George Weigel

To Sanctify the World: The Vital Legacy of Vatican II

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What Jews and Christians Can Do Together

On March 25, 2000, the media flap of the day in Jerusalem centered on the question of whether John Paul II would wear his pectoral cross when he visited the Western Wall of the Temple — as he was being urged not to do by some activists. Wanting to help douse this particularly silly fire, I rounded up an old friend, Rabbi James Rudin of the American Jewish Committee, and invited him to spend a moment on MSNBC, in whose coverage of the papal visit I was assisting. Rudin was, as I had expected, pitch-perfect: “In serious interreligious dialogue,” he said “we begin by taking the other as he is, and we move on from there.” End of flap.

Off-camera, though, Jim Rudin told me a story I would have given gold and frankincense to have known when I was preparing the first volume of my John Paul II biography, Witness to Hope. It seems that there had been a similar flap during the preparations for John Paul’s historic visit to the Great Synagogue of Rome in 1986. Long a dream of the Polish pope, the visit had been made possible in no small part by the blossoming friendship between him and the chief rabbi of Rome, Elio Toaff. The chief rabbi, however, was under pressure from some of his more stringent congregants, who were demanding that he demand that the pope not wear his pectoral cross in the synagogue, where, according to custom, crosses were strictly forbidden.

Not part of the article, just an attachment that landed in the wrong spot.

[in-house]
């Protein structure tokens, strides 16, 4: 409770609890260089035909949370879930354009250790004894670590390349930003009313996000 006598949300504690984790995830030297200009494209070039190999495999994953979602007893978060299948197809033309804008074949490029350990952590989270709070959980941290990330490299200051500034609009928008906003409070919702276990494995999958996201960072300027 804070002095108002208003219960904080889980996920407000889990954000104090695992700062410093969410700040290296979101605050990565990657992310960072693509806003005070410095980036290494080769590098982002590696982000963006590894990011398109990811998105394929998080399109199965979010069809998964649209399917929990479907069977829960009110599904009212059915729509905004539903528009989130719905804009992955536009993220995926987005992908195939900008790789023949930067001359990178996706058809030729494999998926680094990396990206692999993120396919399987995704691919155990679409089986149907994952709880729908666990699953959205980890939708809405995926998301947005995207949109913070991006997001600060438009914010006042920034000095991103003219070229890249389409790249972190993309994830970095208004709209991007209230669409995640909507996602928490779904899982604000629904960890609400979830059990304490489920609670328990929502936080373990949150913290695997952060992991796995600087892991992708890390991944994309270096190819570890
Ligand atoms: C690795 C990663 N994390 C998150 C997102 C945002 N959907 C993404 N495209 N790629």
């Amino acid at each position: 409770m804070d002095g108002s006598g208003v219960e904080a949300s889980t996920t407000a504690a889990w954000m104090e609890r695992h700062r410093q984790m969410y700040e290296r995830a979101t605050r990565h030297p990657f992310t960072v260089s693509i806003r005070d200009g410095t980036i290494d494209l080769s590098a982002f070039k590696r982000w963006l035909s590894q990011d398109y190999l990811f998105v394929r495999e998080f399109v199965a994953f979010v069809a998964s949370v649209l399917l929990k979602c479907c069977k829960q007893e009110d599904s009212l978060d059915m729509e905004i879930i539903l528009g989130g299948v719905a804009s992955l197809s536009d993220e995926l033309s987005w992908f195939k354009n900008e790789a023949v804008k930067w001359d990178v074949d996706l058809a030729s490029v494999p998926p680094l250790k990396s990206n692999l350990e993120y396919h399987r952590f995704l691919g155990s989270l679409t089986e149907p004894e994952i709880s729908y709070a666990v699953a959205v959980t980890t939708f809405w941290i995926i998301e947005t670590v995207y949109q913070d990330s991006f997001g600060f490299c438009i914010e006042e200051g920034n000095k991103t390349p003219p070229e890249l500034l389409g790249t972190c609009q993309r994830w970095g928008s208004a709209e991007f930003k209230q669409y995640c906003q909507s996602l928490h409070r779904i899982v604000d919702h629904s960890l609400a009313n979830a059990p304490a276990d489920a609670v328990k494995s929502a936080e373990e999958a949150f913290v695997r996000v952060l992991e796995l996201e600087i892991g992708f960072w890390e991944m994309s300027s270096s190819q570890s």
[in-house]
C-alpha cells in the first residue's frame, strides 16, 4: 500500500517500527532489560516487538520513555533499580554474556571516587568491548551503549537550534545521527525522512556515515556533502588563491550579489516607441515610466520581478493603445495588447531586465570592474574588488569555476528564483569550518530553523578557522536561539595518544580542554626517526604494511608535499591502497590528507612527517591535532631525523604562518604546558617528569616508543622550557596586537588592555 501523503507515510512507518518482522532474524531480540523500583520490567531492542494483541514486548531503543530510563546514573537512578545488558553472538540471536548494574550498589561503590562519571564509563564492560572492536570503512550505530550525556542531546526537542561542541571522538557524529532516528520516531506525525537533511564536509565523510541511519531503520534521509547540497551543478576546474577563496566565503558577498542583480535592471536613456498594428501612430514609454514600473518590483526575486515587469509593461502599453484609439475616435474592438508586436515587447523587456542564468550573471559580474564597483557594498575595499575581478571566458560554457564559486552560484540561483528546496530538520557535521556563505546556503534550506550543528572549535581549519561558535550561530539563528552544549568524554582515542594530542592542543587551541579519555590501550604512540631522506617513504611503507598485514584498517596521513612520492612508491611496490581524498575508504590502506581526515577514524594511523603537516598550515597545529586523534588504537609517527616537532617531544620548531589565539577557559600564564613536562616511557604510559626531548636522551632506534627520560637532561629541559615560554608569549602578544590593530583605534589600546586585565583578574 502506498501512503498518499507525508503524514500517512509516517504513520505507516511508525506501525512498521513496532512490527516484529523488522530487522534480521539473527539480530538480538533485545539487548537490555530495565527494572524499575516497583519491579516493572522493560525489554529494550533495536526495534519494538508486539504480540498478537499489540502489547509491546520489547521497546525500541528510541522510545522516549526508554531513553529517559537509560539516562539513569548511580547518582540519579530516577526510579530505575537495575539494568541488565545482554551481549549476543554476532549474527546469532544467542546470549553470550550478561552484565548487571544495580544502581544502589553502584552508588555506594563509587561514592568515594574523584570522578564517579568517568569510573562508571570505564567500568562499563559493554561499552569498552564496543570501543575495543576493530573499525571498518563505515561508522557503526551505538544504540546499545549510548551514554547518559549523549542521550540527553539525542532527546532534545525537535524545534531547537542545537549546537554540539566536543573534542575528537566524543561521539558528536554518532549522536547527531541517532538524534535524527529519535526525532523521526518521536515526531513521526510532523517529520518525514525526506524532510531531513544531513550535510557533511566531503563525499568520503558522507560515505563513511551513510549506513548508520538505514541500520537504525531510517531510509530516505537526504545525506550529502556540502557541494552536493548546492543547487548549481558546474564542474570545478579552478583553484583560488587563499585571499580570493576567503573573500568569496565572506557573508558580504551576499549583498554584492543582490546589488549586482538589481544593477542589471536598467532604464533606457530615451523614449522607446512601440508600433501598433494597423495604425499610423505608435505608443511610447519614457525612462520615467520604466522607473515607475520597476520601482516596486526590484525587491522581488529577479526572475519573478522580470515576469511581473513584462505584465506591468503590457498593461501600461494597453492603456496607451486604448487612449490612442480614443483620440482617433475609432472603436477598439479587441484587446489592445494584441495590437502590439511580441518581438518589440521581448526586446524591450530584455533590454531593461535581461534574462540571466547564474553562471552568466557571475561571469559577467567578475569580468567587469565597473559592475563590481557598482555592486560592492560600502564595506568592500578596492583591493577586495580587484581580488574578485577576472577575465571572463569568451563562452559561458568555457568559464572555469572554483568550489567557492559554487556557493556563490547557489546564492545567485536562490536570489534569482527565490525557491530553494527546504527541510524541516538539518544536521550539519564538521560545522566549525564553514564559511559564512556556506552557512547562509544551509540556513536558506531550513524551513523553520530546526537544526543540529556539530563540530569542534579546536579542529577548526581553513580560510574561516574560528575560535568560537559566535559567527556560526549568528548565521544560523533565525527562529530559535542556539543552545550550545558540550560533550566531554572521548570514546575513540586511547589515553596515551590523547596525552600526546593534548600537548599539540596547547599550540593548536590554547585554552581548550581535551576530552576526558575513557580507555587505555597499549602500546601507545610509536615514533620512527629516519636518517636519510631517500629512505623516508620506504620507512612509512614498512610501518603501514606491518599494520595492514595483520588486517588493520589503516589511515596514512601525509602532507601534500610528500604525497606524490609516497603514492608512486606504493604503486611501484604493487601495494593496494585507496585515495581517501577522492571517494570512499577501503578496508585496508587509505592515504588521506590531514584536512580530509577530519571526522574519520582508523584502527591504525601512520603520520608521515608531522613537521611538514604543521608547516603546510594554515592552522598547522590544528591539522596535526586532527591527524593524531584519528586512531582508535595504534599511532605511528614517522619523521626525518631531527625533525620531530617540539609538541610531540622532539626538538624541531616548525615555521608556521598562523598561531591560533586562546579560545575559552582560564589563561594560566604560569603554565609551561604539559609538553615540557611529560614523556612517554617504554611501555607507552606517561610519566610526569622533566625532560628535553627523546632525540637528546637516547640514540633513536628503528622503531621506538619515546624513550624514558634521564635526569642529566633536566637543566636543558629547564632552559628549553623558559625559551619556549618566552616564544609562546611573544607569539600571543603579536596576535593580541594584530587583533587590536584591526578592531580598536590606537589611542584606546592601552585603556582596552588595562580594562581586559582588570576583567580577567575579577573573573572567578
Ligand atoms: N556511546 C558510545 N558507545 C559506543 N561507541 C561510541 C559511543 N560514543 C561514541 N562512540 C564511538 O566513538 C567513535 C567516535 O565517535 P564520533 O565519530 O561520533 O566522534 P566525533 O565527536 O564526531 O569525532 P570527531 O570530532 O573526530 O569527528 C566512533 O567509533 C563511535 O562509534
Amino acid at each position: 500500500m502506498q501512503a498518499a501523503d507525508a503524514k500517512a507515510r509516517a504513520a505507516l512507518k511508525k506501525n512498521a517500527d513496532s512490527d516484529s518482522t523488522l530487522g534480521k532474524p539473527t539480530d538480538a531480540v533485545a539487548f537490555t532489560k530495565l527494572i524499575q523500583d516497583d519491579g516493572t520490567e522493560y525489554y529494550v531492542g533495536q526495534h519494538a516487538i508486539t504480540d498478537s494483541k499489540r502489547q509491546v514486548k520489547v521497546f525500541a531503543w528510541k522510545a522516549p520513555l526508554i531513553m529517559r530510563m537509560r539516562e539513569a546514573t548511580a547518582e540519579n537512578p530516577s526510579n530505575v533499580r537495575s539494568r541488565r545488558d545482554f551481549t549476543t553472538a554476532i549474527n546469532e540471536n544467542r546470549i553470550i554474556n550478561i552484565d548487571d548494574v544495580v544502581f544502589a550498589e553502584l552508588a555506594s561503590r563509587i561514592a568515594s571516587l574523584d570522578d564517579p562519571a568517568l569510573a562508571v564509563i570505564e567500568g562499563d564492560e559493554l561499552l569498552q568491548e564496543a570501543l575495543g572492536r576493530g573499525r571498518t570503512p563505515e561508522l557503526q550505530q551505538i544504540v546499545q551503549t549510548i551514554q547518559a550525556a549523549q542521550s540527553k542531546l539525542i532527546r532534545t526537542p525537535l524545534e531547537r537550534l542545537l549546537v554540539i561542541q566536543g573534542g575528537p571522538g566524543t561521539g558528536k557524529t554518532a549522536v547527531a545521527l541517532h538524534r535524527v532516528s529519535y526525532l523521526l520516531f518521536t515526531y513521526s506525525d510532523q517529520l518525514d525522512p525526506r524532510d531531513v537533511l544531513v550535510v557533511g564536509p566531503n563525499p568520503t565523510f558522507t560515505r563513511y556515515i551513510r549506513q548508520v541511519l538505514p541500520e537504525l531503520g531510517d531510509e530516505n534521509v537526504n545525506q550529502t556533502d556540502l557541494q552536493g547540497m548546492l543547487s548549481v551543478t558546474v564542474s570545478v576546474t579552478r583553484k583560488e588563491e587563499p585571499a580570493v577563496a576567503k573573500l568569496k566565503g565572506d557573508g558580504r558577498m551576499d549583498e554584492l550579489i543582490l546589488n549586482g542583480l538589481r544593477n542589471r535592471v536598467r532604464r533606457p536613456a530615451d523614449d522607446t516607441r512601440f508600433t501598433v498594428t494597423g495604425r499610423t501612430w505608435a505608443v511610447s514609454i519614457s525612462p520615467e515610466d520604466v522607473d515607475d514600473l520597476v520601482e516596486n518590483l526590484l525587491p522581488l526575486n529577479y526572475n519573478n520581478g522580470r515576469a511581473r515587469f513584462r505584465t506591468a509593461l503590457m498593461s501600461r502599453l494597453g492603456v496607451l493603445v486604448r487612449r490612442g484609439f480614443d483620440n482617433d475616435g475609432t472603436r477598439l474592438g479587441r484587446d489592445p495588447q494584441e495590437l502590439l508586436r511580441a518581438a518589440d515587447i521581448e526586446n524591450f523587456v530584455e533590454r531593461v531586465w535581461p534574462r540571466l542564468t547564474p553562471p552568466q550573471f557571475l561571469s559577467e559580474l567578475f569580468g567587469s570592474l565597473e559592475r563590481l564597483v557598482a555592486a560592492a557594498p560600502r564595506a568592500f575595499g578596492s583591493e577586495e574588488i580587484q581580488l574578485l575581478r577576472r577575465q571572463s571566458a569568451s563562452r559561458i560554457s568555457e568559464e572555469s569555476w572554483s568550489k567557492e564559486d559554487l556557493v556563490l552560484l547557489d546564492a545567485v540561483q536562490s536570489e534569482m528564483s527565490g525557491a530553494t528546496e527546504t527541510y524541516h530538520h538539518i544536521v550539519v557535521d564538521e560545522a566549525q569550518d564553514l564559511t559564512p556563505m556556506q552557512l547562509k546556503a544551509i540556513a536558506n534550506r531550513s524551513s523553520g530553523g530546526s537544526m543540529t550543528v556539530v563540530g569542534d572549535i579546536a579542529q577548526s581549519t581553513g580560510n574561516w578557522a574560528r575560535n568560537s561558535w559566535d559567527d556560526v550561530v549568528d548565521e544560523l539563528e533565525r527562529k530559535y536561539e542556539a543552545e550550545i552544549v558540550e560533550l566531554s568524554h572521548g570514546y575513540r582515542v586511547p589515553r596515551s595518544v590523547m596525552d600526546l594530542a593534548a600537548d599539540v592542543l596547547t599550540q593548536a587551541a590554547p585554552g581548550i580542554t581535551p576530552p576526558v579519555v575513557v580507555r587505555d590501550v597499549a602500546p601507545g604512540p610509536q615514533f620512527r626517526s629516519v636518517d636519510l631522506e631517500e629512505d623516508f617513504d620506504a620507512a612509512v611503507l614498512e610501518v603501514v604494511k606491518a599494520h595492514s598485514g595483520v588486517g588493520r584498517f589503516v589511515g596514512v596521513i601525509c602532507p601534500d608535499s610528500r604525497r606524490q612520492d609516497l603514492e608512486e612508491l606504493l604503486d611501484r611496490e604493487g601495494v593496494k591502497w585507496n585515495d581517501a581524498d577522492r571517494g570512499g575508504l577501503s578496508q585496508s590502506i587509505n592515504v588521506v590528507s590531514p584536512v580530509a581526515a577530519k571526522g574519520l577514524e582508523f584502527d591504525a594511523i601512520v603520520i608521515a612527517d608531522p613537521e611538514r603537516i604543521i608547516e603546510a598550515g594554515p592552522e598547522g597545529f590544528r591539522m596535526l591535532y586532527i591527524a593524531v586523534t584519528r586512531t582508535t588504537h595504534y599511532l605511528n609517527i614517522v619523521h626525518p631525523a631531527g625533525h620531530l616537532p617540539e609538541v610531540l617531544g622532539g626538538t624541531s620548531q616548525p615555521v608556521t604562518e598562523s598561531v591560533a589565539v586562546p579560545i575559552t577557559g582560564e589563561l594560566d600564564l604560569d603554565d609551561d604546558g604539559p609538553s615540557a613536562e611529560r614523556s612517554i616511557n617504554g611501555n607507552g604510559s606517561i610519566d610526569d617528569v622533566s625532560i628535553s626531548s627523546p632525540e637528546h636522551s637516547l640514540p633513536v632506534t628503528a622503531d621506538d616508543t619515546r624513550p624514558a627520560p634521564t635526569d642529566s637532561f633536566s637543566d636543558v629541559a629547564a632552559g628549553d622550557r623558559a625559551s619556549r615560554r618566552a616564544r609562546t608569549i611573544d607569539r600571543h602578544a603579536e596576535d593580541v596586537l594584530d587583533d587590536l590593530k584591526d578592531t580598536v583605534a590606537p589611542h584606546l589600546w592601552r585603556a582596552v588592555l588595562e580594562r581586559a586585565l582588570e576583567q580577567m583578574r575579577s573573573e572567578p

Rabbi Toaff, looking to sort this out, went to see the pope, to whom he explained the synagogue’s custom and his difficult position. John Paul replied, in so many words, Look, if I were coming to your synagogue as a tourist I’d be happy to wear jeans. But the whole point of my coming is that I’m coming as the pope and the bishop of Rome. And, to make that point unmistakably clear, I have to dress as I always do.